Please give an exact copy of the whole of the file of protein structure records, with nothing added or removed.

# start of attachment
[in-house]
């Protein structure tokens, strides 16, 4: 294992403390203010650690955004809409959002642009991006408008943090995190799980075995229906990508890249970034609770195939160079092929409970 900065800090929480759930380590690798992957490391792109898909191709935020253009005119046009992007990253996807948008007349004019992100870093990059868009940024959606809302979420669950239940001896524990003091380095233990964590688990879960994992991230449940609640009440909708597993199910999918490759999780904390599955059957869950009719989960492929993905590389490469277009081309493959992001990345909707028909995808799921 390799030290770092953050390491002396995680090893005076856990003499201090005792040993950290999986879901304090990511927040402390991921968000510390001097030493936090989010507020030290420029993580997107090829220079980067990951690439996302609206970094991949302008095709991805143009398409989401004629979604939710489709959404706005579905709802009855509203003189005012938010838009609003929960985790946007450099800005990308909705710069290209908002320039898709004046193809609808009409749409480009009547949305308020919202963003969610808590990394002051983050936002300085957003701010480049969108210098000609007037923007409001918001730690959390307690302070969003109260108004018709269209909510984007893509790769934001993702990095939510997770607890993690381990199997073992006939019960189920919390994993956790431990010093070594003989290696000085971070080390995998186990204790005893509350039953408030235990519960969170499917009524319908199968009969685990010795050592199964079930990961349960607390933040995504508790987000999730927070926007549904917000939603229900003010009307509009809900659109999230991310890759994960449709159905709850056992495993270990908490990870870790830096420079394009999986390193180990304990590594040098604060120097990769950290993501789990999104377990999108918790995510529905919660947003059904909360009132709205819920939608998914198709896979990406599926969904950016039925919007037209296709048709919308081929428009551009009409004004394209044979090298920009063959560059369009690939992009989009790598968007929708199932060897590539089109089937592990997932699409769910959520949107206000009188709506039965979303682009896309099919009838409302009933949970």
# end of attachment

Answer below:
[in-house]
């Protein structure tokens, strides 16, 4: 294992403390203010650690955004809409959002642009991006408008943090995190799980075995229906990508890249970034609770195939160079092929409970 900065800090929480759930380590690798992957490391792109898909191709935020253009005119046009992007990253996807948008007349004019992100870093990059868009940024959606809302979420669950239940001896524990003091380095233990964590688990879960994992991230449940609640009440909708597993199910999918490759999780904390599955059957869950009719989960492929993905590389490469277009081309493959992001990345909707028909995808799921 390799030290770092953050390491002396995680090893005076856990003499201090005792040993950290999986879901304090990511927040402390991921968000510390001097030493936090989010507020030290420029993580997107090829220079980067990951690439996302609206970094991949302008095709991805143009398409989401004629979604939710489709959404706005579905709802009855509203003189005012938010838009609003929960985790946007450099800005990308909705710069290209908002320039898709004046193809609808009409749409480009009547949305308020919202963003969610808590990394002051983050936002300085957003701010480049969108210098000609007037923007409001918001730690959390307690302070969003109260108004018709269209909510984007893509790769934001993702990095939510997770607890993690381990199997073992006939019960189920919390994993956790431990010093070594003989290696000085971070080390995998186990204790005893509350039953408030235990519960969170499917009524319908199968009969685990010795050592199964079930990961349960607390933040995504508790987000999730927070926007549904917000939603229900003010009307509009809900659109999230991310890759994960449709159905709850056992495993270990908490990870870790830096420079394009999986390193180990304990590594040098604060120097990769950290993501789990999104377990999108918790995510529905919660947003059904909360009132709205819920939608998914198709896979990406599926969904950016039925919007037209296709048709919308081929428009551009009409004004394209044979090298920009063959560059369009690939992009989009790598968007929708199932060897590539089109089937592990997932699409769910959520949107206000009188709506039965979303682009896309099919009838409302009933949970």